Norborne Berkeley, 4th Baron Botetourt

Norborne Berkeley, 4th Baron Botetourt (c. 1717 – 15 October 1770), was a British courtier, member of parliament, and royal governor of the colony of Virginia from 1768 until his death in 1770.

The Lord Botetourt
Colonial Governor of Virginia
In office
Preceded byFrancis Fauquier
Succeeded byWilliam Nelson
Lord Lieutenant of Gloucestershire
In office
Preceded byJohn Howe, 2nd Baron Chedworth
Succeeded byFrederick Berkeley, 5th Earl of Berkeley
Member of Parliament
for Gloucestershire
In office
Preceded byBenjamin Bathurst
Succeeded byThomas Tracy
Personal details
Norborne Berkeley

c. 1717
Stoke Gifford, Gloucestershire, England
Died15 October 1770 (aged 52-3)
Governor's Palace, Williamsburg, Virginia
Resting placeWren Chapel, Williamsburg, Virginia
Political partyTory
Alma materWestminster School
Stoke Park in 2011, viewed from south, as visible from the northbound carriageway of the M32 motorway which now cuts across the former parkland. Now known as The Dower House and split into private apartments. Rebuilt by Norborne Berkeley in 1750 it eventually became used as a dower house by the Dukes of Beaufort at nearby Badminton House


Norborne Berkeley was born about 1717, the only son of John Symes Berkeley of Stoke Gifford, Gloucestershire by his second wife Elizabeth, the daughter and coheiress of Walter Norborne of Calne, Wiltshire and the widow of Edward Devereux, 8th Viscount Hereford. The Berkeleys of Stoke Gifford were descended from Maurice de Berkeley (d. 1347), who had acquired the manor of Stoke Gifford in 1337, the second son of Maurice de Berkeley, 2nd Baron Berkeley (1271–1326). In 1726, Berkeley was admitted to Westminster School.

Stoke Park

He succeeded his father to Stoke Park in Stoke Gifford in 1736 and remodelled both the house (now known as the Dower House) and the gardens in the 1740s and 1750s with the help of the designer Thomas Wright of Durham.

He was appointed Colonel of the newly raised South Gloucestershire Militia and commanded it from 1758 to 1766.[1]

His political career began in 1741 when he was elected to the House of Commons as a knight of the shire for Gloucestershire, a seat he held until 1763. Considered a staunch Tory, Berkeley's fortunes were boosted considerably on the accession of George III in 1760, when he was appointed a Groom of the Bedchamber and in 1762 (until 1766) Lord Lieutenant of Gloucestershire. In 1764, almost 400 years after the title went into abeyance through lack of direct heirs, he successfully claimed the title of Baron Botetourt as the lineal descendant of Maurice de Berkeley (d. 1361) and his wife Catherine de Botetourt. He thus took a seat in the House of Lords as the 4th Baron de Botetourt, and in 1767 was appointed a Lord of the Bedchamber to George III and in 1768 Governor of Virginia.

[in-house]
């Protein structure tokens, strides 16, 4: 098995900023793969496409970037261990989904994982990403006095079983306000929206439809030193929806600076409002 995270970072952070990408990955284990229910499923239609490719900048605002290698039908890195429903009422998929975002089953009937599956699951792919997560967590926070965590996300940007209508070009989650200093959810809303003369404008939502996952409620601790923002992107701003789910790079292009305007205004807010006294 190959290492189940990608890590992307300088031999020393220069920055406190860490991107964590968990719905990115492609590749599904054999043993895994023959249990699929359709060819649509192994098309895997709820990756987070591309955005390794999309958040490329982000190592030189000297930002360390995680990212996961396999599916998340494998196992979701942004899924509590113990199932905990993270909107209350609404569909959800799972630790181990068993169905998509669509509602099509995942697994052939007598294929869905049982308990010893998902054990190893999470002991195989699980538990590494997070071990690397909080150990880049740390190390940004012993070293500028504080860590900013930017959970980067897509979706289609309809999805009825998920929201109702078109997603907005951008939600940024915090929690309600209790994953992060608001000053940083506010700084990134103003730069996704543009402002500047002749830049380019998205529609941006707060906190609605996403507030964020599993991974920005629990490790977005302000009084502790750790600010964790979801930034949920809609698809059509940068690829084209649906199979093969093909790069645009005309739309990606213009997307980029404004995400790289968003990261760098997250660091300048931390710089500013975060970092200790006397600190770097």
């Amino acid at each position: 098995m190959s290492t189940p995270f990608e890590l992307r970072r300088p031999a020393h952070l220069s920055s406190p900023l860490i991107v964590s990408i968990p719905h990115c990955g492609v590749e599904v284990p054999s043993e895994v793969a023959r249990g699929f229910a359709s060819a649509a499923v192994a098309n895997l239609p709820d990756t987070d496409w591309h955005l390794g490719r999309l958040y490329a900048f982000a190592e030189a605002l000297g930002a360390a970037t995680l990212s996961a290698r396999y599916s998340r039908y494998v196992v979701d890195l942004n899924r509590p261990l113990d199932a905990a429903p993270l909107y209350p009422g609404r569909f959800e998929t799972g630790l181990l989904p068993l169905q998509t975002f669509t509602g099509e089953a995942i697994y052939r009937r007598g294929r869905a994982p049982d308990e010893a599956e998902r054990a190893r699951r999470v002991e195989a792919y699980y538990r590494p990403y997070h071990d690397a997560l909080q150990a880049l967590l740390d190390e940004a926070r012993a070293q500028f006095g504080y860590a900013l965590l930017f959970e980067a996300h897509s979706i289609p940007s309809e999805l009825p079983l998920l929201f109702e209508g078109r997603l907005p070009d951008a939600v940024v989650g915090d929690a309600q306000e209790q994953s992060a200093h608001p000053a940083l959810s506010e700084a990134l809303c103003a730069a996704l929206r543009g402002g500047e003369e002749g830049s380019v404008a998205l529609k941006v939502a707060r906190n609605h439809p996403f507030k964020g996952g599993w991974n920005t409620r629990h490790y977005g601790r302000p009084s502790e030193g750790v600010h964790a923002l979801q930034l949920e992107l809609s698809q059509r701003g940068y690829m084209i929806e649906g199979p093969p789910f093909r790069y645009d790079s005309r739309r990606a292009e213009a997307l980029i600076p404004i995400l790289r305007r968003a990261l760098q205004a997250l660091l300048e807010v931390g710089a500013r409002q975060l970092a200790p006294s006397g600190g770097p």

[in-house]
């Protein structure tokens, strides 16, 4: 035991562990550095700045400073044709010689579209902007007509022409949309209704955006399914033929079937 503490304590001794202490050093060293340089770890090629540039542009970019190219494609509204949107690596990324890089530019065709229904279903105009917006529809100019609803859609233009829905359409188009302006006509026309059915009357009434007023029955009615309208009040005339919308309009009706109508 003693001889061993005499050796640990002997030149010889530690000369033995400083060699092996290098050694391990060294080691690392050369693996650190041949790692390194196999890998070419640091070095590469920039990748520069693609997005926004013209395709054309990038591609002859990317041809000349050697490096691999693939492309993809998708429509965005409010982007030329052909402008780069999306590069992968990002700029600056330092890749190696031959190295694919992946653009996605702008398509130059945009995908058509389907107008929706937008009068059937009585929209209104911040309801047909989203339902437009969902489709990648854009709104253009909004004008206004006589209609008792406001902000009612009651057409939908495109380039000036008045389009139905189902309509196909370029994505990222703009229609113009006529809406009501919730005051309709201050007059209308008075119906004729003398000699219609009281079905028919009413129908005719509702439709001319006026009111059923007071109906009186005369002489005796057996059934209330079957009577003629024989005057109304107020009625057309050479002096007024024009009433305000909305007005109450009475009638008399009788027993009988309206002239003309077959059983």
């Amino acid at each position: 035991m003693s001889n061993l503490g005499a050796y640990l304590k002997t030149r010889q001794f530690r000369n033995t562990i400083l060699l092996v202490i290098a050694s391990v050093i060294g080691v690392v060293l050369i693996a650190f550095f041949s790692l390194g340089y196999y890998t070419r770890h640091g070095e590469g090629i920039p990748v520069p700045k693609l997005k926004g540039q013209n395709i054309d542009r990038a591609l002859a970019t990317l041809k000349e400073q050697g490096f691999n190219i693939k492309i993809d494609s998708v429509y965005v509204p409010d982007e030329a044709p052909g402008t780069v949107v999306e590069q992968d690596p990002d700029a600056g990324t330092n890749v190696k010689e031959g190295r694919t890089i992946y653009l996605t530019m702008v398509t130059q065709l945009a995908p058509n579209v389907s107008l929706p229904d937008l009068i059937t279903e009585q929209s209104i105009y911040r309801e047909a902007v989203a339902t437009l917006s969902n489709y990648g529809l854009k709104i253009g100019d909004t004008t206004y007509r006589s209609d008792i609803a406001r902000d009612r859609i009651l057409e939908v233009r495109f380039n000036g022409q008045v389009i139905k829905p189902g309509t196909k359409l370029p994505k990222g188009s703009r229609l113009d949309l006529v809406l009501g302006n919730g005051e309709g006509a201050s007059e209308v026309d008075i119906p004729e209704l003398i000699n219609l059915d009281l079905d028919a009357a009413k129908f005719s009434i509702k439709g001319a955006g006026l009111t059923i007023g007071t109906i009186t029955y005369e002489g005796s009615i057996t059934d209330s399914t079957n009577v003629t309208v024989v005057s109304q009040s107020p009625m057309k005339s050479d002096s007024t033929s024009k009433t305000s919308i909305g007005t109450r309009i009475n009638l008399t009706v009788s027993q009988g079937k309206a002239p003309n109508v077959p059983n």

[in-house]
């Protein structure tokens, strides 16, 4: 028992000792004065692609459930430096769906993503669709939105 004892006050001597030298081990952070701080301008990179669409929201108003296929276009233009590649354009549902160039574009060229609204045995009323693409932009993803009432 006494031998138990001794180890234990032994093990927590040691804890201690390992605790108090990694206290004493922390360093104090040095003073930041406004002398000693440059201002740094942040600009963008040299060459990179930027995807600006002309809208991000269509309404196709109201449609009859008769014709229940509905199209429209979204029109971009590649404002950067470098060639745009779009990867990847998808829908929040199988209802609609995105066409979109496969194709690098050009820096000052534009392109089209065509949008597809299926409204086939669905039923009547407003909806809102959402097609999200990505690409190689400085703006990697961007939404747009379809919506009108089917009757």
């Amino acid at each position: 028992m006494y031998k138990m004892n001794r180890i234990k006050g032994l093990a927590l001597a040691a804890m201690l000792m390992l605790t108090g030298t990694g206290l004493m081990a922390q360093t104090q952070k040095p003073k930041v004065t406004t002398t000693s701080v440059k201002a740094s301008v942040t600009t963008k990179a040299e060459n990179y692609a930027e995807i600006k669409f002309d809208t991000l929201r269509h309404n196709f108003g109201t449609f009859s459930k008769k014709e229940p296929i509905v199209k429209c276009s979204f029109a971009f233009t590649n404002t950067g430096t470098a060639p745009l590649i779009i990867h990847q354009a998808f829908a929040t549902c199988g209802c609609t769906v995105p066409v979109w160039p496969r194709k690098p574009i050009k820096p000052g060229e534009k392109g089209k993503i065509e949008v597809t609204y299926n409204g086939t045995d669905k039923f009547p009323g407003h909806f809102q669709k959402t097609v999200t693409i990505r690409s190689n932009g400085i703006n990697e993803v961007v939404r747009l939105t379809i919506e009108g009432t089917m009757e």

He died in Williamsburg on 15 October 1770, after an illness lasting several weeks. Botetourt never married and left no legitimate heirs.[2][3][4][5] Stoke Park passed to his sister Elizabeth, who continued his improvements.


A statue of Botetourt was placed in the Capitol in Williamsburg in 1773. The Capital of Colonial Virginia was located in Williamsburg from 1699 until 1780, but at the urging of Governor Thomas Jefferson was moved to Richmond for security reasons during the American Revolution. In 1801 the statue of Botetourt was acquired by the College of William and Mary and moved to the campus from the former Capitol building. Barring a brief period during the Civil War when it was moved to the Public Asylum for safety, it stood in the College Yard until 1958 when it was removed for protection from the elements, and then in 1966 was installed in the new Earl Gregg Swem Library, in the new Botetourt Gallery. In 1993, as the College celebrated its tercentenary, a new bronze statue of Botetourt by William and Mary alumnus Gordon Kray was installed in the College Yard in front of the Wren Building, in the place occupied for generations by the original.[6]


Botetourt County, Virginia, was named in Botetourt's honour. Historians also believe that Berkeley County, West Virginia, and the town of Berkeley Springs, both now in West Virginia, were also named in his honour, or possibly that of another popular colonial governor, Sir William Berkeley.[7]

Lord Botetourt High School in the unincorporated town of Daleville in Botetourt County, Virginia, is also named for him, as is the Botetourt Dorm Complex at The College of William and Mary. Two statues also adorn the campus of The College of William and Mary. Gloucester County, Virginia has an elementary school named for the governor. Both Richmond, Virginia and Norfolk, Virginia have streets named in his honour.


  1. Royal South Gloucestershire Militia (1st) 1759–1816 at This Re-illuminated School of Mars: Auxiliary forces and other aspects of Albion under Arms in the Great War against France.
  2. Sir Lewis Namier and John Brooke, eds., The House of Commons, 1754-1790, vol. 2 (1985), pp. 85–86
  3. G. F. Russell Barker, The Record of Old Westminsters, vol. 1 (1928), p. 81
  4. J. K. Laughton, 'Thompson, Sir Charles, first baronet (c. 1740–1799)', rev. Tom Wareham, in Oxford Dictionary of National Biography (2004)
  5. E. H. Chalus, 'Manners , Mary Isabella, duchess of Rutland (1756–1831)', in Oxford Dictionary of National Biography (2004)
  6. "Lord Botetourt: "A Very Handsome Figure Indeed"". Archived from the original on 27 December 2004. Retrieved 28 September 2005.
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